1. train your brain
"I like the common comparison of the brain to a muscle you can pump up," says cognitive neuroscientist Sahar Yousef. - It gives you a sense of being at the helm yourself. It inspires you to become the designer of your own brain. This is possible because of neuroplasticity - the brain's ability to change over the course of a lifetime as a result of different factors: our actions, experiences, and environment.
For example, we can train our attention through meditation and exercise. And thanks to this, we can then direct it in the right direction and stay focused longer. Treat such training like going to the gym: the more often you exercise, the more your brain pumps up.
2. Be aware of your internal rhythms.
Some people are comfortable getting up at dawn and doing important things in the first half of the day, while others, on the contrary, only rock out during the day and do major tasks in the evening. Determine at what time of day your brain functions best, and take that into account when you plan your work.
To understand your internal rhythms more accurately, keep a productivity diary for five working days.
Every two hours, write down how easy you worked and how you felt when you were energetic and when you were tired. After a few days you will notice when your productivity goes up and when it goes down.
3. give up multitasking
"A lot of people I know don't have a workday anymore," Yousef shares. - There are short stretches of time between meetings, calls and sorting out mail. 15 minutes there, 30 or 45 minutes here. And during these time slots, they do what they were actually hired for: creative, mentally strenuous work that is valuable to the company. This happens all too often.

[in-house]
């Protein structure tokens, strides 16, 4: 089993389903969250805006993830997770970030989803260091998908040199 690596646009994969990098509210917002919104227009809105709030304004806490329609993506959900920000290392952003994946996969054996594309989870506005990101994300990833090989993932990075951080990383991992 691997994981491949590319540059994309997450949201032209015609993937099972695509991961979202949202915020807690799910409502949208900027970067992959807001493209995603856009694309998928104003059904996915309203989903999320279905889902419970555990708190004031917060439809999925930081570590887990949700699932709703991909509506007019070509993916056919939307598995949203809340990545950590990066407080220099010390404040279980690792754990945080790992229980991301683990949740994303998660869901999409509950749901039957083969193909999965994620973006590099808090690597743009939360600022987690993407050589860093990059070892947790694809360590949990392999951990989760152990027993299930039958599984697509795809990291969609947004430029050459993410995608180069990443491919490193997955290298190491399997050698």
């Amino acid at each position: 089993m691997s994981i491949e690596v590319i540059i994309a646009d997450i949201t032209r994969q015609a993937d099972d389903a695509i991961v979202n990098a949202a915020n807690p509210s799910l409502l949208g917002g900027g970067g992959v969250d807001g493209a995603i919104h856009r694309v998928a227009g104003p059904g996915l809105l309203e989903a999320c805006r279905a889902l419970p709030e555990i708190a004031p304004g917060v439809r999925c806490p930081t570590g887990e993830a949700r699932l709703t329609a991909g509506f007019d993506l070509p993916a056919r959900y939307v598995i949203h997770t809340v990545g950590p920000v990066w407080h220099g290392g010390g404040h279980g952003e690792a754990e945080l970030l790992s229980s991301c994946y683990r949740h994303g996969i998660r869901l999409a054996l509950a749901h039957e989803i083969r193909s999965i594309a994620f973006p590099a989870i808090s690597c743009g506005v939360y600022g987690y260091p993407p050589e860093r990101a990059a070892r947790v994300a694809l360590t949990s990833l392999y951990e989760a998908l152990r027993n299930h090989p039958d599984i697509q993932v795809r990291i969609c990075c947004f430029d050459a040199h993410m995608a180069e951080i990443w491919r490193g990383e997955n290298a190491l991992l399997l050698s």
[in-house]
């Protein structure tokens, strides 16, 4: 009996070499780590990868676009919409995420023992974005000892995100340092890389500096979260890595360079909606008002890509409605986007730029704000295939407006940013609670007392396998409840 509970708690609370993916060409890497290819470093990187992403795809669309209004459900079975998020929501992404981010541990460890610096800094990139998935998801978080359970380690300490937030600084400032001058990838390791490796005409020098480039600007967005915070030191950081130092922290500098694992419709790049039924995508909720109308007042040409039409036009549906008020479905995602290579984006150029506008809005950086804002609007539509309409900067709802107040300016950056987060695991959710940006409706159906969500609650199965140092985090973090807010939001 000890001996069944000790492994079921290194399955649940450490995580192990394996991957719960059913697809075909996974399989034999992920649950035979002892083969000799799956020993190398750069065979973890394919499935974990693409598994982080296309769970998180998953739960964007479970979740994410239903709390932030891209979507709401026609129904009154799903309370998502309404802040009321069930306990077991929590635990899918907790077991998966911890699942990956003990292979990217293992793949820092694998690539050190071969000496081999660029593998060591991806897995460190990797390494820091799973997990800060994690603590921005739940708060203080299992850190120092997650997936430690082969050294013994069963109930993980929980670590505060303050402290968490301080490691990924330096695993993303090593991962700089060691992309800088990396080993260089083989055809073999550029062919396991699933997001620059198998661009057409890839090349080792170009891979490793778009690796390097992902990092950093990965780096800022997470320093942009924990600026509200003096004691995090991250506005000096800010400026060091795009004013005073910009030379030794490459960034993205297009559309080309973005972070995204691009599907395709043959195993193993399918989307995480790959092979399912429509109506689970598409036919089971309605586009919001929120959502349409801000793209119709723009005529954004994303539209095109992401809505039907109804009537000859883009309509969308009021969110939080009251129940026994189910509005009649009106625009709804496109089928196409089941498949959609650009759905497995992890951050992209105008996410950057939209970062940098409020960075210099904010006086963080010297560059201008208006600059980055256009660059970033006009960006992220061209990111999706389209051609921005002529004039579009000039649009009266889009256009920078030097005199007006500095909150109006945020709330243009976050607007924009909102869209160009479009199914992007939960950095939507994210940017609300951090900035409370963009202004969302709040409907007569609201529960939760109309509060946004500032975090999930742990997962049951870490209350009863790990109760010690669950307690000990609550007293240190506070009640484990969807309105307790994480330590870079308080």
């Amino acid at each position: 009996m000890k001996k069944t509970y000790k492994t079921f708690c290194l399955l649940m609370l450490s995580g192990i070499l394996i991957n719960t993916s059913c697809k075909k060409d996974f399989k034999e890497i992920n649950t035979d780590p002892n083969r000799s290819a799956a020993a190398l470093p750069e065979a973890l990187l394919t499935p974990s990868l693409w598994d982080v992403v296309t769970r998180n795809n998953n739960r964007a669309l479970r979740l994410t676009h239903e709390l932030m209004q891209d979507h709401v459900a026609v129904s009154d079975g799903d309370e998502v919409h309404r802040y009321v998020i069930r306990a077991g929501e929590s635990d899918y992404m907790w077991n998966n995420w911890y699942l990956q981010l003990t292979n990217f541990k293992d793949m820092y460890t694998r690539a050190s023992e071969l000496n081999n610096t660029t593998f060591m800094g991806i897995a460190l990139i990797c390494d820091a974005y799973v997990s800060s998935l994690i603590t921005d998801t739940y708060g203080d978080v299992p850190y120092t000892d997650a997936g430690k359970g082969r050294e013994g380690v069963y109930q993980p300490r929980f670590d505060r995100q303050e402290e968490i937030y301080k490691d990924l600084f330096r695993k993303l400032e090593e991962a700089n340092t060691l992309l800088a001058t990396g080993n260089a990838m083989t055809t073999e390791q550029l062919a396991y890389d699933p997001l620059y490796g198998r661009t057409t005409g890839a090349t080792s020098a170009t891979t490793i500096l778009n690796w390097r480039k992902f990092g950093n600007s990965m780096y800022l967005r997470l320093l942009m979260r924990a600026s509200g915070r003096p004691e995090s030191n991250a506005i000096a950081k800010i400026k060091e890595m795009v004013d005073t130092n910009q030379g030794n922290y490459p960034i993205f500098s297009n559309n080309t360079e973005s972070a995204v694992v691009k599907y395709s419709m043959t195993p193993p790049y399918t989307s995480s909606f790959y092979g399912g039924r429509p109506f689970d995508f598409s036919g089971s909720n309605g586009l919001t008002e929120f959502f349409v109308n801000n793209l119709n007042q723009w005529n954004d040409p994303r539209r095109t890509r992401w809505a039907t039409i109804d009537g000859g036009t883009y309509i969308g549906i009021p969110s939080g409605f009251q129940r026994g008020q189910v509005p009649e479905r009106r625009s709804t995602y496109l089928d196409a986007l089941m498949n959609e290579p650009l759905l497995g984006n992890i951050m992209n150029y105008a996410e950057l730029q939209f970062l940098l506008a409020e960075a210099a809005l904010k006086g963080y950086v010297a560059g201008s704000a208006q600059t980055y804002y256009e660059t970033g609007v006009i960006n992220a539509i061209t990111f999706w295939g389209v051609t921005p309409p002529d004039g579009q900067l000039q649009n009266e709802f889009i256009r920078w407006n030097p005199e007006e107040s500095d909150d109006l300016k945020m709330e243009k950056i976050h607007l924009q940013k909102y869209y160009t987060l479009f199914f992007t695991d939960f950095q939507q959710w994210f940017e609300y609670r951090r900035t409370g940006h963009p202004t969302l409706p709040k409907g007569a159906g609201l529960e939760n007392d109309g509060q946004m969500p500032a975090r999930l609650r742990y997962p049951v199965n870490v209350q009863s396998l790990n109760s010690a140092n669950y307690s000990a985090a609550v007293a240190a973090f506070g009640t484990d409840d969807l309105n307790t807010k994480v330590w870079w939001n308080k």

We are constantly distracted from our main work by messages, notifications, requests and meetings.
To maintain the ability to think critically and concentrate, Yousef advises a change in strategy. Set aside a certain amount of time to check messages and respond to requests, and then no longer be distracted by them.
If possible, structure your day so that you have an hour or two of focused work without interruptions, and do less important things in between. Make an agreement with your colleagues that you can be reached by phone in case of something really urgent.
4. Create new associations
If you only manage to work normally in the kitchen in the morning or take breaks in the meeting room, it's as if you're telling your brain that your desk is the last place to do work tasks. As a result, the desk ceases to be associated with work and you become distracted behind it.
Think about the conditions in which you work best, and protect them from unnecessary associations.
"We have certain expectations of what actions and thoughts are associated with a particular place," Yousef explains. So if you're sitting at your desk and feel like distracting yourself (going on social media, looking something up), get up and do it somewhere else. This is especially important for those who work remotely. Designate an area in which you perform only work tasks, and do not do them in other parts of the apartment.
5. Take care of your brain
Thinking also depends on the physical condition of the brain, so don't forget to take care of it: drink enough water, eat enough and move regularly to keep the blood flowing to the brain. Don't rely on coffee and sweets for a quick burst of energy. Snack on something healthy throughout the day, then there will be no sudden drops in productivity. And be sure to get enough sleep.